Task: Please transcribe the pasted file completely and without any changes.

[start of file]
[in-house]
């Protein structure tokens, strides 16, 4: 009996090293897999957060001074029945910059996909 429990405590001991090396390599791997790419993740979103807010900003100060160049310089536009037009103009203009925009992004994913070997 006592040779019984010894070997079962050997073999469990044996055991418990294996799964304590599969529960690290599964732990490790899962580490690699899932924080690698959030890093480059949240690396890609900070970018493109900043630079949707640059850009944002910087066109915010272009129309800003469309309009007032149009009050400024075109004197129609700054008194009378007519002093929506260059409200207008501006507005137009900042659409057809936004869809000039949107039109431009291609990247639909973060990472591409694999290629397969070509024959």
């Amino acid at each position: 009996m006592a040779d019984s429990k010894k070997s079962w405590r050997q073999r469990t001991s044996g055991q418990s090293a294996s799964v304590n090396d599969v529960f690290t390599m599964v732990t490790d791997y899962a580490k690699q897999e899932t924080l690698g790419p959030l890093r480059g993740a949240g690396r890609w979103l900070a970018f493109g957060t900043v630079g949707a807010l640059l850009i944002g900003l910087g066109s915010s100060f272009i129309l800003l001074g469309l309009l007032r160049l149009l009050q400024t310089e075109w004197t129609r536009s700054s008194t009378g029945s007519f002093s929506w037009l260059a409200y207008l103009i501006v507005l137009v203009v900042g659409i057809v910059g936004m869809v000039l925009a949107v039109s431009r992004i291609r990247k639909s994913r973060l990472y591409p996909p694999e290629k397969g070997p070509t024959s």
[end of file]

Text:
[in-house]
């Protein structure tokens, strides 16, 4: 009996090293897999957060001074029945910059996909 429990405590001991090396390599791997790419993740979103807010900003100060160049310089536009037009103009203009925009992004994913070997 006592040779019984010894070997079962050997073999469990044996055991418990294996799964304590599969529960690290599964732990490790899962580490690699899932924080690698959030890093480059949240690396890609900070970018493109900043630079949707640059850009944002910087066109915010272009129309800003469309309009007032149009009050400024075109004197129609700054008194009378007519002093929506260059409200207008501006507005137009900042659409057809936004869809000039949107039109431009291609990247639909973060990472591409694999290629397969070509024959």
């Amino acid at each position: 009996m006592a040779d019984s429990k010894k070997s079962w405590r050997q073999r469990t001991s044996g055991q418990s090293a294996s799964v304590n090396d599969v529960f690290t390599m599964v732990t490790d791997y899962a580490k690699q897999e899932t924080l690698g790419p959030l890093r480059g993740a949240g690396r890609w979103l900070a970018f493109g957060t900043v630079g949707a807010l640059l850009i944002g900003l910087g066109s915010s100060f272009i129309l800003l001074g469309l309009l007032r160049l149009l009050q400024t310089e075109w004197t129609r536009s700054s008194t009378g029945s007519f002093s929506w037009l260059a409200y207008l103009i501006v507005l137009v203009v900042g659409i057809v910059g936004m869809v000039l925009a949107v039109s431009r992004i291609r990247k639909s994913r973060l990472y591409p996909p694999e290629k397969g070997p070509t024959s």